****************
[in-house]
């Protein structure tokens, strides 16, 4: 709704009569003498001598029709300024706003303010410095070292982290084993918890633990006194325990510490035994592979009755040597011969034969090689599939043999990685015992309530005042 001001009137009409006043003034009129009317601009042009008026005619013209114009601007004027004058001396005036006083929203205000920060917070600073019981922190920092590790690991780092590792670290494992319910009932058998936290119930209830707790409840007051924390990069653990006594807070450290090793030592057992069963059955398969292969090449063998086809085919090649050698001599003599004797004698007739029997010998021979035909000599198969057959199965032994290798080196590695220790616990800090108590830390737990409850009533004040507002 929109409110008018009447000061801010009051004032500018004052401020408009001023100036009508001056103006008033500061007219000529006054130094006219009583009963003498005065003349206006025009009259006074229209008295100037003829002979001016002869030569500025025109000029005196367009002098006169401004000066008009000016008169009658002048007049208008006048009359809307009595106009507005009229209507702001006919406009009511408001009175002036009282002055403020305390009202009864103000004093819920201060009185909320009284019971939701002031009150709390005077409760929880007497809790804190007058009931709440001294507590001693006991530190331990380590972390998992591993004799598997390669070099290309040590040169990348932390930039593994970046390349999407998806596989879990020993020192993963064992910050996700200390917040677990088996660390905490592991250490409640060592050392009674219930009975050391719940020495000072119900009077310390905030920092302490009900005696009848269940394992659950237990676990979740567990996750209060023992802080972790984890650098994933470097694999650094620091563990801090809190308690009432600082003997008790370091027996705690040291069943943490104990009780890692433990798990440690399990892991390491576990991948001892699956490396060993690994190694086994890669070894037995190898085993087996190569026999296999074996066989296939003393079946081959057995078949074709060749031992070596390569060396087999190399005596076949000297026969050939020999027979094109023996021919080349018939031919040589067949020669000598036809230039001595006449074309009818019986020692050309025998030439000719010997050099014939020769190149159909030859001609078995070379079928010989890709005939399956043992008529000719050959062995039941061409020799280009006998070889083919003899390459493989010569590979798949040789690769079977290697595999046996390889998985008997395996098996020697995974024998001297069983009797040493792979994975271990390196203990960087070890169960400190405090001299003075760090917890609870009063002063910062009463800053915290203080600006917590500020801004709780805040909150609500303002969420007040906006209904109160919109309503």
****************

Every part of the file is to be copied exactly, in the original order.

[in-house]
């Protein structure tokens, strides 16, 4: 709704009569003498001598029709300024706003303010410095070292982290084993918890633990006194325990510490035994592979009755040597011969034969090689599939043999990685015992309530005042 001001009137009409006043003034009129009317601009042009008026005619013209114009601007004027004058001396005036006083929203205000920060917070600073019981922190920092590790690991780092590792670290494992319910009932058998936290119930209830707790409840007051924390990069653990006594807070450290090793030592057992069963059955398969292969090449063998086809085919090649050698001599003599004797004698007739029997010998021979035909000599198969057959199965032994290798080196590695220790616990800090108590830390737990409850009533004040507002 929109409110008018009447000061801010009051004032500018004052401020408009001023100036009508001056103006008033500061007219000529006054130094006219009583009963003498005065003349206006025009009259006074229209008295100037003829002979001016002869030569500025025109000029005196367009002098006169401004000066008009000016008169009658002048007049208008006048009359809307009595106009507005009229209507702001006919406009009511408001009175002036009282002055403020305390009202009864103000004093819920201060009185909320009284019971939701002031009150709390005077409760929880007497809790804190007058009931709440001294507590001693006991530190331990380590972390998992591993004799598997390669070099290309040590040169990348932390930039593994970046390349999407998806596989879990020993020192993963064992910050996700200390917040677990088996660390905490592991250490409640060592050392009674219930009975050391719940020495000072119900009077310390905030920092302490009900005696009848269940394992659950237990676990979740567990996750209060023992802080972790984890650098994933470097694999650094620091563990801090809190308690009432600082003997008790370091027996705690040291069943943490104990009780890692433990798990440690399990892991390491576990991948001892699956490396060993690994190694086994890669070894037995190898085993087996190569026999296999074996066989296939003393079946081959057995078949074709060749031992070596390569060396087999190399005596076949000297026969050939020999027979094109023996021919080349018939031919040589067949020669000598036809230039001595006449074309009818019986020692050309025998030439000719010997050099014939020769190149159909030859001609078995070379079928010989890709005939399956043992008529000719050959062995039941061409020799280009006998070889083919003899390459493989010569590979798949040789690769079977290697595999046996390889998985008997395996098996020697995974024998001297069983009797040493792979994975271990390196203990960087070890169960400190405090001299003075760090917890609870009063002063910062009463800053915290203080600006917590500020801004709780805040909150609500303002969420007040906006209904109160919109309503």